High-net worth clients appear to be putting off retirement in order to maintain their current lifestyle once they exit the working world, according recent study of advisors.
The retirement income survey, conducted by MainStay Investments, the advisor distribution arm of New York Life Investments, found that investors are still shaken by the deep recession of 2008 and early 2009. More than half of the advisors surveyed said that a majority of their clients are delaying retirement. About 61% of these advisors indicated that their clients are not concerned with covering basic needs in retirement, but rather being forced to give up luxuries such as traveling and dining out.
Forty-six percent of the advisors cited loss of assets in late 2008 and early 2009 as the top reason clients are postponing retirement, while 40% listed healthcare costs as the next most important reason. Matt Leung, director and head of practice management programs at MainStay Investments, says that high-net worth baby boomers are often delaying retirement not just so they can afford luxury items, but also because they want to be properly prepared for the next stage of their lives, which could include philanthropic efforts.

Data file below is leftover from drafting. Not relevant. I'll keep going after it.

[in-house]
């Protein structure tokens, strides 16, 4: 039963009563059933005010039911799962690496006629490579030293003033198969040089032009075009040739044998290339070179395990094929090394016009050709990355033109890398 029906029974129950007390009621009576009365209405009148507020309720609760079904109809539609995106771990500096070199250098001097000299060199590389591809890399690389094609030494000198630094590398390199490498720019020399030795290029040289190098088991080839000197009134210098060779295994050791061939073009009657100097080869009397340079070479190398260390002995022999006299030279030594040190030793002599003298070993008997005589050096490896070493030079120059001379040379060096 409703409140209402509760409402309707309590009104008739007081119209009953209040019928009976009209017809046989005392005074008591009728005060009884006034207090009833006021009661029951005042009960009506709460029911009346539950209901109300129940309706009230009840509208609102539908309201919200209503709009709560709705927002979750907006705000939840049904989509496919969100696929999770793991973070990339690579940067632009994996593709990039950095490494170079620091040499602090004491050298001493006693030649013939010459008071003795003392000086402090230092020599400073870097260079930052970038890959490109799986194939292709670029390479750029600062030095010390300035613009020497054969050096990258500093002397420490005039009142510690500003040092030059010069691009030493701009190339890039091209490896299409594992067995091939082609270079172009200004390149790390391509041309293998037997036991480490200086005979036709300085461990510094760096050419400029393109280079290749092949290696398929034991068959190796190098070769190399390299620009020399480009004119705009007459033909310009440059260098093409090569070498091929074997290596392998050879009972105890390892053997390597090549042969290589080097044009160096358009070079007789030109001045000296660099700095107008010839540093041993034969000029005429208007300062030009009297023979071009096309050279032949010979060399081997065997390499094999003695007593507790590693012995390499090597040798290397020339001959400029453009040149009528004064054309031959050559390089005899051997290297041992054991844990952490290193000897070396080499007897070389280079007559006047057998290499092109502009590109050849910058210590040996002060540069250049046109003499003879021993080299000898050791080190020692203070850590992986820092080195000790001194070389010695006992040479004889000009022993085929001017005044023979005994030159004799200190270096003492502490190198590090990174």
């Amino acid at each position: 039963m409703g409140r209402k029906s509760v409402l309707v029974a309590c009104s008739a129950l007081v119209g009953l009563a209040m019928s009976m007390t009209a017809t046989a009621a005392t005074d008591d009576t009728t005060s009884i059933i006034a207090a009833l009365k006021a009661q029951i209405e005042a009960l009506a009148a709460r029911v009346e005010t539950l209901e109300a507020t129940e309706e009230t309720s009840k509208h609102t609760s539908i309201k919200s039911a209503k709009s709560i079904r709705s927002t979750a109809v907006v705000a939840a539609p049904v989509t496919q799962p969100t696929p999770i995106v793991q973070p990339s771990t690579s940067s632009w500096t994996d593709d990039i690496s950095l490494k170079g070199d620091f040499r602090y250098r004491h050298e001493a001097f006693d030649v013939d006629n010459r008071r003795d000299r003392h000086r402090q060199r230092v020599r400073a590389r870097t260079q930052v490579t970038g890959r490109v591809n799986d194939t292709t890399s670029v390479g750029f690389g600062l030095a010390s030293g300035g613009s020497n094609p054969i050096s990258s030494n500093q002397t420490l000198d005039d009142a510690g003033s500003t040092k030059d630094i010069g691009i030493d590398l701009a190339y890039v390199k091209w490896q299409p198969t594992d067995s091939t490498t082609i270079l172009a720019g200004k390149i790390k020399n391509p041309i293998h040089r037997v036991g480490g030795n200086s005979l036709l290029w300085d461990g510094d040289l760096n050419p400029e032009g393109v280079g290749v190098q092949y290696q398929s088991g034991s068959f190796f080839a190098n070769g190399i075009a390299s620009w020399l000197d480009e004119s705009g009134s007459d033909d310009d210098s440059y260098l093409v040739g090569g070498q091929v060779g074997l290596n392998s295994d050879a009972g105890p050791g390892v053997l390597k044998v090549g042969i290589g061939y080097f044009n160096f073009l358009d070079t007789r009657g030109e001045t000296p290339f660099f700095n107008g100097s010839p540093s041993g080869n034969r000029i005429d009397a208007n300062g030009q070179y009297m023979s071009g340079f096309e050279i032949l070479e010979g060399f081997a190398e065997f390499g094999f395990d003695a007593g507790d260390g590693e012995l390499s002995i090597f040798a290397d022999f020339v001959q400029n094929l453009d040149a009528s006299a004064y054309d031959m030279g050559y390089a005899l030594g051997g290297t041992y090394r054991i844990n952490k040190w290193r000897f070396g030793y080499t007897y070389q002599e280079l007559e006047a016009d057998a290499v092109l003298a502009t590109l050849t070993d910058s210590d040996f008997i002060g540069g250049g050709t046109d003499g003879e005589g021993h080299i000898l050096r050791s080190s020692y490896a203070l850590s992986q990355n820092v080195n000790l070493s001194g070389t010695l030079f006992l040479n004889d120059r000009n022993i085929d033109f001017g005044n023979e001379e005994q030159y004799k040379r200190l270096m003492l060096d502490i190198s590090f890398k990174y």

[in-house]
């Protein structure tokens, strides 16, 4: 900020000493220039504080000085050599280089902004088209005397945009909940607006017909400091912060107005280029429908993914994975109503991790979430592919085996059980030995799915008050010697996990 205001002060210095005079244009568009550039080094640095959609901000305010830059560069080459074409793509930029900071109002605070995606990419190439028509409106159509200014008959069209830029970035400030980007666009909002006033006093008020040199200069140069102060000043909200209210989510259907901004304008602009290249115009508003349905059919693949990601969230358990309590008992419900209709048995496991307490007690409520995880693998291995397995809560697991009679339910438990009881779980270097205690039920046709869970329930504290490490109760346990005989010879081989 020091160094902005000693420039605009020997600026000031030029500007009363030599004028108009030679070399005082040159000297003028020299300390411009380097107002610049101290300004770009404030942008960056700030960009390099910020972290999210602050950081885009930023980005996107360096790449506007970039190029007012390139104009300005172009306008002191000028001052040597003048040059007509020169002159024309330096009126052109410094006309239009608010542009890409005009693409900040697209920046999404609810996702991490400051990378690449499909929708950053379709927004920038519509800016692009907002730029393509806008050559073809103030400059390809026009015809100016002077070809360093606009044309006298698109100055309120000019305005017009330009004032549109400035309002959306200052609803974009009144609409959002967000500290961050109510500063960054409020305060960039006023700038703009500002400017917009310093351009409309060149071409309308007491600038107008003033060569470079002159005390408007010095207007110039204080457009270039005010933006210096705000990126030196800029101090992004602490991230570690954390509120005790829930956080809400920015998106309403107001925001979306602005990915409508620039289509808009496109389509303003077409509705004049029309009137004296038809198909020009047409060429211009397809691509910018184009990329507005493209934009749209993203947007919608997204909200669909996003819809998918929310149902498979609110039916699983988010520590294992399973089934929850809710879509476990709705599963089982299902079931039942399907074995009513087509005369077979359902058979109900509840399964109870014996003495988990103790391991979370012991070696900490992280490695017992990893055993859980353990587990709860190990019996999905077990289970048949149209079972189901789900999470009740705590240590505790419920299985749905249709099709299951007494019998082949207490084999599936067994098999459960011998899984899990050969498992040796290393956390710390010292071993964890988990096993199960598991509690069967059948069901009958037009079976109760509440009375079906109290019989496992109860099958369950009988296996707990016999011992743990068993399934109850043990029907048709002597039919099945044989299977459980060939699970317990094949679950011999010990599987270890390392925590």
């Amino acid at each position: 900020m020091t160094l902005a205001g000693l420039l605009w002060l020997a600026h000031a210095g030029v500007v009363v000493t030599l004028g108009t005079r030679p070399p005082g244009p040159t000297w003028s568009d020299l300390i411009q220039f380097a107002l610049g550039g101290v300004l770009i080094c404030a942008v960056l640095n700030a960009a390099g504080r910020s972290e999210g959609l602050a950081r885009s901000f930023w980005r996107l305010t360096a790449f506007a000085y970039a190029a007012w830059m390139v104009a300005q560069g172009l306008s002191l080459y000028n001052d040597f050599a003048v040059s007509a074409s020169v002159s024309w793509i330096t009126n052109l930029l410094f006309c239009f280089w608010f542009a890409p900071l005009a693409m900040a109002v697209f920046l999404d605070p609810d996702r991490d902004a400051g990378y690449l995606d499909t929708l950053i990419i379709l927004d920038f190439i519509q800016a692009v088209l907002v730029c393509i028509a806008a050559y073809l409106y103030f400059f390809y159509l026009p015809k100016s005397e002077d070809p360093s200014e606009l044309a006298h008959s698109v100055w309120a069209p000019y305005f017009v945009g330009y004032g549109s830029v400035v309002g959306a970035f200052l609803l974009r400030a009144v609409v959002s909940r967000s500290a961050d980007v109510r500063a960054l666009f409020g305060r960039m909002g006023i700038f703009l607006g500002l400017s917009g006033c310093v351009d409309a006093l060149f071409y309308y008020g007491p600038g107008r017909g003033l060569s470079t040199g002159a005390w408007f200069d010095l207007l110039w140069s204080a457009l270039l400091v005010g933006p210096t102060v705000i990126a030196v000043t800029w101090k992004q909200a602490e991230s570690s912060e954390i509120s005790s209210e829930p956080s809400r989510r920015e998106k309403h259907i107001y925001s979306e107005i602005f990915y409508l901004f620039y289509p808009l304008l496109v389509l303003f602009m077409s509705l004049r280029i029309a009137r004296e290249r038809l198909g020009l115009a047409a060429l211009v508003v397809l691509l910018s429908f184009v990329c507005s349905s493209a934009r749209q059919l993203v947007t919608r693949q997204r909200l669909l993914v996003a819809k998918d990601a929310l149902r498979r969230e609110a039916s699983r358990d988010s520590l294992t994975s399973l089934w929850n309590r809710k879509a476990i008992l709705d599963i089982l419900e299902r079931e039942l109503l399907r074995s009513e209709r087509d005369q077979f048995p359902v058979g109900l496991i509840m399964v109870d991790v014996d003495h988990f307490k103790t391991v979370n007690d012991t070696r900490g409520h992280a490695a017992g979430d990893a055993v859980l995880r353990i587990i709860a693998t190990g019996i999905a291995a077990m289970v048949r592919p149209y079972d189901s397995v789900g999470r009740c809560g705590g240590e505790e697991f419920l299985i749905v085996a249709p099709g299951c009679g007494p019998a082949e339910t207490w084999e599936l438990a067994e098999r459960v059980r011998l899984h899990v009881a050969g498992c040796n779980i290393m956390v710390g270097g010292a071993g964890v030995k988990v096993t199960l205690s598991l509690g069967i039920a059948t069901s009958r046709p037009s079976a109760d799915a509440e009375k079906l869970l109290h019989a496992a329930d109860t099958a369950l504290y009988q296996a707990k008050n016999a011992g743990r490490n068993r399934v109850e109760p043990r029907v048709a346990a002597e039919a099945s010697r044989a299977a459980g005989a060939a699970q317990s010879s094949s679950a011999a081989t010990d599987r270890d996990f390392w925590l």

“Boomers have been redefining how we go about doing things in our lives, so retirement should be no different,” Leung says. “I don’t think there is necessarily a negative perception about delaying retirement because they want to do new things once they retire. Being a productive member of society is very important to them.”
Almost all of the advisors (91%) surveyed indicated that they have made changes to their clients’ portfolios in the wake of the market downturn. More than half (61%) said they had too big of an exposure to equities. Guaranteed income products, such as annuities, were cited by more than 60% of advisors as being part of their new portfolio strategy to help clients meet retirement income needs. Leung believes that the economic crisis has allowed advisors to reassess their clients’ risk tolerance.
“The market downturn was unprecedented and no one expected the impact to be so severe,” he says. “Maybe they were taking a little more risk than was appropriate.”
More than 500 advisors were polled between December 8 and December 14, with 9% of the respondents being independent advisors.
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